That would be unacceptable in the US. It might be the norm in an undeveloped nation. That isn’t the case here.

    You might as well tell that business to close its doors and go out of business.

    That is an overwelming volume of power over the well being of others.

    Normally in the US loud voices occur and the issue is contested in the public.

    To date Google has avoided this scrutiny. If it takes other big businesses to bring this issue to a wider environment –terrific. The issue has scarcely ever moved beyond this blog and has not taken hold within a wider environment. For shame to the media sources that have gotten a scent of the situation.

    As far as the merits or inappropriateness of TripAdvisor I can’t comment. There are a lot of web based businesses in the travel industry. TripAdvisor is one of them and one of the bigger ones.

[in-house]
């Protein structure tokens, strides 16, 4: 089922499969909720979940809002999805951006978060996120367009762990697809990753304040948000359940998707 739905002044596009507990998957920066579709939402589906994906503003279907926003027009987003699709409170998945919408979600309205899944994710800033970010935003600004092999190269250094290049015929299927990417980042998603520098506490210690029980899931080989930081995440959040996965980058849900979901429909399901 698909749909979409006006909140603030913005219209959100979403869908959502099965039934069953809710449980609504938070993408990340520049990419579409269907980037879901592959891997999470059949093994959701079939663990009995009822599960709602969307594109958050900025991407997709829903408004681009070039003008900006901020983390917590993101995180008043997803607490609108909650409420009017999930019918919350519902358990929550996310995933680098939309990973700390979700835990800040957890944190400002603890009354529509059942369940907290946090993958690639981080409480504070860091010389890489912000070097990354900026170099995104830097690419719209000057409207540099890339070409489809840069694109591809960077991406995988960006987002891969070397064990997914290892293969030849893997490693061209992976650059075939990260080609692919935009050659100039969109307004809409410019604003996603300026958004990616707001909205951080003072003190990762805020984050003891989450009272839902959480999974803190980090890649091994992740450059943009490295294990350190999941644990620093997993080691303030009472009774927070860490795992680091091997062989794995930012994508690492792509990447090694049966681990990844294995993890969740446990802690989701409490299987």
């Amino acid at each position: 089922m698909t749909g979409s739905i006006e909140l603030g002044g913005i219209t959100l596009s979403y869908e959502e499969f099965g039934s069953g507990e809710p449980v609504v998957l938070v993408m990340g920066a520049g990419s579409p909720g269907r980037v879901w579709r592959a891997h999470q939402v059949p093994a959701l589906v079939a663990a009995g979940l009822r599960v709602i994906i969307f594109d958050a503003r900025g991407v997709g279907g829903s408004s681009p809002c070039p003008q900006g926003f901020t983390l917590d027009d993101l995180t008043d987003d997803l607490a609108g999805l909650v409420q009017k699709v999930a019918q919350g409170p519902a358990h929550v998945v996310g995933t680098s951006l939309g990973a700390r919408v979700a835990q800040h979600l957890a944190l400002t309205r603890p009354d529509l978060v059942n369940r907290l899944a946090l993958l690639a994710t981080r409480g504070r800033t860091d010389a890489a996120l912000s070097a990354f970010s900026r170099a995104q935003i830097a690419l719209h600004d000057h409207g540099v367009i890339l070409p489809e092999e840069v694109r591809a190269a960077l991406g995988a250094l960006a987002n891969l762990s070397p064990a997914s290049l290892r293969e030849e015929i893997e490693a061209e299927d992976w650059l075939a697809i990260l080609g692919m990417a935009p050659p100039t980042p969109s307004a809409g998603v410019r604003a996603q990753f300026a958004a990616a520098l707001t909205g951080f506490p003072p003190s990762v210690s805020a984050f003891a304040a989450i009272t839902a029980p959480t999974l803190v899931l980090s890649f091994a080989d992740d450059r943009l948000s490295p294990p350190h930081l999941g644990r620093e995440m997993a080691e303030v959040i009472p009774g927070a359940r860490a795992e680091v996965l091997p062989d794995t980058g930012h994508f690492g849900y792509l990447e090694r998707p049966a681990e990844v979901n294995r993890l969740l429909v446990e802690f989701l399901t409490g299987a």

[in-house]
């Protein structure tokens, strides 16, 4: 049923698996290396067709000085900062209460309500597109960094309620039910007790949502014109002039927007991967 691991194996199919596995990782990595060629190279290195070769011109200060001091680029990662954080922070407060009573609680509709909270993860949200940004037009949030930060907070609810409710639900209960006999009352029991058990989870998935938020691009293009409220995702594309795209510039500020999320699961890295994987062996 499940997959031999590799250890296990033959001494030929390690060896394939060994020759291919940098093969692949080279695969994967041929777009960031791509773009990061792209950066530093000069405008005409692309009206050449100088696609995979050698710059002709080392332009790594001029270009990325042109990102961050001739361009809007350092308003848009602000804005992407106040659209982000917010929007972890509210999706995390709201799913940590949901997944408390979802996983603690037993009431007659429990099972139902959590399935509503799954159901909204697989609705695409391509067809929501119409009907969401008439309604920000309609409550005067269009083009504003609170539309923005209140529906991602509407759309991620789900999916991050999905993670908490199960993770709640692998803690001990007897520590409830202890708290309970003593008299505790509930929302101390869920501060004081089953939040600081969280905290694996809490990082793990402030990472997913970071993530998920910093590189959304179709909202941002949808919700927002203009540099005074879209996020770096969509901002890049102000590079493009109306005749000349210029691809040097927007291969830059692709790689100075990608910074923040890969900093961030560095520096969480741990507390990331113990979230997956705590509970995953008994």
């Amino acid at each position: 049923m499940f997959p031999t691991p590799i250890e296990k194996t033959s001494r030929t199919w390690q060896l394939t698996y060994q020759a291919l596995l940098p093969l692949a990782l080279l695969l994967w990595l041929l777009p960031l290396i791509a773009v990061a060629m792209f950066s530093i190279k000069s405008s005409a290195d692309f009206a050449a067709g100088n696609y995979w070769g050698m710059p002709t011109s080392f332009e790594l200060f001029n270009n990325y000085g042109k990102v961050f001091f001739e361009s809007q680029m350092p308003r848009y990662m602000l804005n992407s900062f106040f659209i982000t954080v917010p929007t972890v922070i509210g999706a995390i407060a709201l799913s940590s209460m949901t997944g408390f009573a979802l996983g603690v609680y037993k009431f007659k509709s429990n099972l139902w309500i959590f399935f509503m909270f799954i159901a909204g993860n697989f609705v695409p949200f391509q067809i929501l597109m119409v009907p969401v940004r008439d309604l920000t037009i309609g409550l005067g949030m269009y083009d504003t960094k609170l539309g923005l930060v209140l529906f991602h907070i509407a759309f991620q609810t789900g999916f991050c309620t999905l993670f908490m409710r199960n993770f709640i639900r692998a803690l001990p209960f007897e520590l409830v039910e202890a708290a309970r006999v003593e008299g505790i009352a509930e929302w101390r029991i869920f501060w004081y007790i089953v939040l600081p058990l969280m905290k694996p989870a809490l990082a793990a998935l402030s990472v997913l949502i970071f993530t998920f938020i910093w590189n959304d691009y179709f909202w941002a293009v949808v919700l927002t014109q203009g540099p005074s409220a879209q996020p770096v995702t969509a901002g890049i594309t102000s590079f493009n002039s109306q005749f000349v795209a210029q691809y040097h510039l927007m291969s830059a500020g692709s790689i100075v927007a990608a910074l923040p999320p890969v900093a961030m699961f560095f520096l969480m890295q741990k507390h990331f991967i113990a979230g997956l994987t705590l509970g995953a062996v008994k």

As far as which is good and which isn’t…or which is inappropriate that is not my concern. My simple experience is that when I’m traveling and looking for a price deal I’ve learned that I need to dedicate time to it; scrutinize a bunch of sites. They offer different value deals. Its up to me to do the homework to find the best one.

    If Expedia and TripAdvisor want to contest Google’s modus operandi I say more power to them with regard to that effort.

  8. @Earl
    I will put it in language you understand. To paraphrase Danny Devito in Matilda… they are big and you are little. Aligning with TA, a company known for its unfriendly business policies is NOT in your interests either tactically or strategically.

    Let me explain with the following parable…